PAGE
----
Having a low credit score tags you as a high-risk borrower and can impact so many facets of your life. Just how can it affect you? It is the determining factor in whether or not a lender will actually lend you money, and it raises the interest rate you have to pay if they do. Not to mention the psychological effects from the stigma attached to having bad credit.
How Low Is Low
Credit scores are the decision-making tools used by lenders – banks, credit card companies, mortgage companies, car dealerships – to help them predict how likely you are to repay your loan, and make your payments on-time. The two most commonly used credit scores are FICO® Scores and scores by VantageScore. Both have the same range names, but the numbers within each vary slightly:
Both scoring models agree that 300-5XX is Very Poor — 300-579 for FICO, 300-549 for VantageScore. Applicants with a Very Poor rating by any measure will not likely be approved for credit.
Factors Affecting Credit Scores
In order to examine ways you can improve a low credit score, we need to look at how a credit score is calculated. Here’s what goes into determining one’s credit score:
- Payment history on loans and credit cards
- Total debt and amounts owed
- Percent of credit limit used
- Length of credit history
- New credit
- Recent credit behavior and inquiries
There are various reasons a credit score may go down including missed payments, late payments, closing credit card accounts, increasing credit card balances, reductions in credit limits, and opening new accounts.
How To Improve A Low Score
Repairing bad credit can be compared to a couch potato turned marathon runner. You don’t instantly go from one to the other. It takes time, and effort. There is no quick way to improve a credit score. But there are things you can do right away to start making an impact.
- Set up payment reminders and pay on time
- Reduce the amount of debt you owe by not charging anymore
- If you have missed payments, get current and stay current
- Keep balances low on credit cards
- Don’t open new credit cards that you don’t need just to increase your available credit
- Have credit cards – but manage them impeccably – this will rebuild your credit score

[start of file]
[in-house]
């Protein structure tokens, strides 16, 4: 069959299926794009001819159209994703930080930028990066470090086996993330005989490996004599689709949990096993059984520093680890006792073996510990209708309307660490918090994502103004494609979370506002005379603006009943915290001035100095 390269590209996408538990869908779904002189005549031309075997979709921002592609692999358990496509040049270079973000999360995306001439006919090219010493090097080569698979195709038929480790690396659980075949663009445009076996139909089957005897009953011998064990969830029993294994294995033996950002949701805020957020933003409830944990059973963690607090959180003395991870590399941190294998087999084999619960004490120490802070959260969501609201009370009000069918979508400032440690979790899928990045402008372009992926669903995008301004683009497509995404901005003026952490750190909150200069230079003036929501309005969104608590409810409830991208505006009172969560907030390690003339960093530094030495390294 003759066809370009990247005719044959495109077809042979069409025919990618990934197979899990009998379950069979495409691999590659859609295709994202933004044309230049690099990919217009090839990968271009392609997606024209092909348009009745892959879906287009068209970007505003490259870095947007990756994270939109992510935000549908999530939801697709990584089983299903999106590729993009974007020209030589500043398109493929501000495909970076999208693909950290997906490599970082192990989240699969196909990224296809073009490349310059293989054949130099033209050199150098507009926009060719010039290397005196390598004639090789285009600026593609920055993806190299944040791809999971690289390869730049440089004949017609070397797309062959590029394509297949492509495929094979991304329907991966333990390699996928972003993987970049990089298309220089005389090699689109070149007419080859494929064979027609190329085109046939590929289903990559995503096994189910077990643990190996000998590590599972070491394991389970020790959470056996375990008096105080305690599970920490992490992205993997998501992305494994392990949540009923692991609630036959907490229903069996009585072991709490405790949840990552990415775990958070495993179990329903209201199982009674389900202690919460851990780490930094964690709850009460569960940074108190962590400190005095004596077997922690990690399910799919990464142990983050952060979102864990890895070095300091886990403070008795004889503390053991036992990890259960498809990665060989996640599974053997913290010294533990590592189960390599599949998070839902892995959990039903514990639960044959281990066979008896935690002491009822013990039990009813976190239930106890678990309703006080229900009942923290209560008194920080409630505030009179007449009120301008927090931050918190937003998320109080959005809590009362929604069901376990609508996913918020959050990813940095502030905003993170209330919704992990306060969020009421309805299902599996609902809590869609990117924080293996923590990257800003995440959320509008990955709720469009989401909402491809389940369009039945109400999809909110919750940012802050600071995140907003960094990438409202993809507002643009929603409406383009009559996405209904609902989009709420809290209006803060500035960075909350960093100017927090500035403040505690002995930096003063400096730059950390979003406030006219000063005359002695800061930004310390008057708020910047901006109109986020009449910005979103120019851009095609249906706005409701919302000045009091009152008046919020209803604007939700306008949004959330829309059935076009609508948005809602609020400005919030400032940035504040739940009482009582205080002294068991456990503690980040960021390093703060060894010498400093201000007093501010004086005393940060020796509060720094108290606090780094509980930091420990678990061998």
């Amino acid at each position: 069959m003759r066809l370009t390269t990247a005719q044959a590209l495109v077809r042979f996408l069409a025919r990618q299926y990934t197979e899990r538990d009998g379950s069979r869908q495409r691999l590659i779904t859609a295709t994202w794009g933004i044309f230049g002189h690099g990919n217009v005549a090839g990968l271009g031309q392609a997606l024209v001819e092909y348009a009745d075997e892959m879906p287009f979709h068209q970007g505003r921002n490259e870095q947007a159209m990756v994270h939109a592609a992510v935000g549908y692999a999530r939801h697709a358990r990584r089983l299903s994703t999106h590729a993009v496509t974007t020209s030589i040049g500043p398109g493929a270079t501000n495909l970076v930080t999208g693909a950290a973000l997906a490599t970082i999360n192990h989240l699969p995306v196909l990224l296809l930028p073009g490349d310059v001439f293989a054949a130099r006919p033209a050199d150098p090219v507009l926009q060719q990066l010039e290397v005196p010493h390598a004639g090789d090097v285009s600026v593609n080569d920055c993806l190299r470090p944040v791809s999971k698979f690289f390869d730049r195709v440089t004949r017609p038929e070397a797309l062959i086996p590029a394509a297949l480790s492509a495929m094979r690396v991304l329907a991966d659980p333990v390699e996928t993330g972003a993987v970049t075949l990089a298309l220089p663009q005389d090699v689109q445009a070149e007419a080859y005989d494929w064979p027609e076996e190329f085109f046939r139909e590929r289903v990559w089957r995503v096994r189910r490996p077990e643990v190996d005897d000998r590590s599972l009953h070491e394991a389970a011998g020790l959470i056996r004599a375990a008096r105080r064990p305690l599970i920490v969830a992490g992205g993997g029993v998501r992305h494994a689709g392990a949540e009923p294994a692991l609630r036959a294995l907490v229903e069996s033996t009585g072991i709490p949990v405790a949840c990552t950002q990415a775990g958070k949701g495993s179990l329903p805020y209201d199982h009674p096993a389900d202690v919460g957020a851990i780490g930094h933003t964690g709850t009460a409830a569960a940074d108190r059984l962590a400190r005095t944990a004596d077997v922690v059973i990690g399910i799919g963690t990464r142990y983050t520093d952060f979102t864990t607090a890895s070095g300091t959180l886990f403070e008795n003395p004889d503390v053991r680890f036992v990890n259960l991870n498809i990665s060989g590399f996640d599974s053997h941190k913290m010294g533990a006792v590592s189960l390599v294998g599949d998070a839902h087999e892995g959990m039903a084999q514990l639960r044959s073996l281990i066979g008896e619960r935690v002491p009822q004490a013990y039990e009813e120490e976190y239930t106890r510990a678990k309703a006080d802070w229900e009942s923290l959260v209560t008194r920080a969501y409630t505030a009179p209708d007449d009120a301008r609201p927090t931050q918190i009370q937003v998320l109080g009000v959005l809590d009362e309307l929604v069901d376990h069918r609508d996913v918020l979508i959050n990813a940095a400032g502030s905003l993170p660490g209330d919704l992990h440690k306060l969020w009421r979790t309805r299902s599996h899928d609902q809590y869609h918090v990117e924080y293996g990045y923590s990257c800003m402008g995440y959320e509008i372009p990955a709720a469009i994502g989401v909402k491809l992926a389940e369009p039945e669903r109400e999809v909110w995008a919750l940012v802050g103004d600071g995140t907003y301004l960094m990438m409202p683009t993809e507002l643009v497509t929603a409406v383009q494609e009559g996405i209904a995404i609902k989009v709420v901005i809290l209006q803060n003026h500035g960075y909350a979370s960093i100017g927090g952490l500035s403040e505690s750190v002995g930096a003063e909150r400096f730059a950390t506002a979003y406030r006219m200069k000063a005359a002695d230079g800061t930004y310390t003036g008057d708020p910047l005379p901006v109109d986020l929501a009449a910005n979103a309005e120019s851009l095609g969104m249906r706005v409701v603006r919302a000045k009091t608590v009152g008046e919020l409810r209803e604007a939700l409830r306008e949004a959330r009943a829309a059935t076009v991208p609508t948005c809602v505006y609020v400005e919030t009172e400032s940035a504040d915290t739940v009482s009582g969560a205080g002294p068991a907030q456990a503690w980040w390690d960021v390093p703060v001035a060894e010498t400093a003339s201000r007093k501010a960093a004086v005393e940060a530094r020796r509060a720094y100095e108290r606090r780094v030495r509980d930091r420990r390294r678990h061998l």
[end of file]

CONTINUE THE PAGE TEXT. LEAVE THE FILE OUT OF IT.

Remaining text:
Steps To Take When Paying Off Debt
Start by creating lists of your income and your expenses. Get it down on paper and make sure you have enough money coming in to cover your basic necessities such as food, shelter, clothing and utilities. Calculate what’s left and create a budget. Track every bit of your spending, and look for ways to increase your income like working overtime, or picking up a second job. Come up with a payment plan that puts most of your available cash towards the highest interest cards first, while maintaining minimum payments on other, lower interest rate accounts.
What To Do If You Run Out Of Options
Don’t try to dig out of debt alone. There are credit-counseling services that can suggest solutions like debt management programs, credit consolidation, or debt settlement. If mounting debt seems unrecoverable, a debt relief agency with an experienced bankruptcy attorney should be considered as your next step.
How To Prevent Future Credit Score Drops And Debt After You Recover
Stop relying on credit cards when it comes to everyday purchases and unexpected expenses. Building an emergency fund solves that problem. Consider at least $1000 or perhaps one month’s salary. This will cover most emergencies or unexpected expenses. As you are further out of debt, work on saving up enough money to cover 6 months’ worth of expenses. Get creative with finding new ways to save money like home cooked meals vs. eating out, brown bagging your lunches, and becoming a bargain hunter. Discipline is the name of the game when taking control of your finances. It takes sacrifice and effort to get out of debt, and once you do that, you can start building wealth.
Household debt can be crushing. The Law Office of Joel R. Spivack focuses on helping clients get through challenging financial times. If you need guidance and support, reach out today.
I am happy to help you regain control of your financial situation. I offer a free, face-to-face consultation at my Cherry Hill, NJ office. I will provide honest answers to your questions and let you know what I can do to make this process go as smoothly as possible. You can reach me by phone at 856-488-1200 or you can also contact me via e-mail.
We are a debt relief agency. We help people file for bankruptcy relief under the Bankruptcy Code.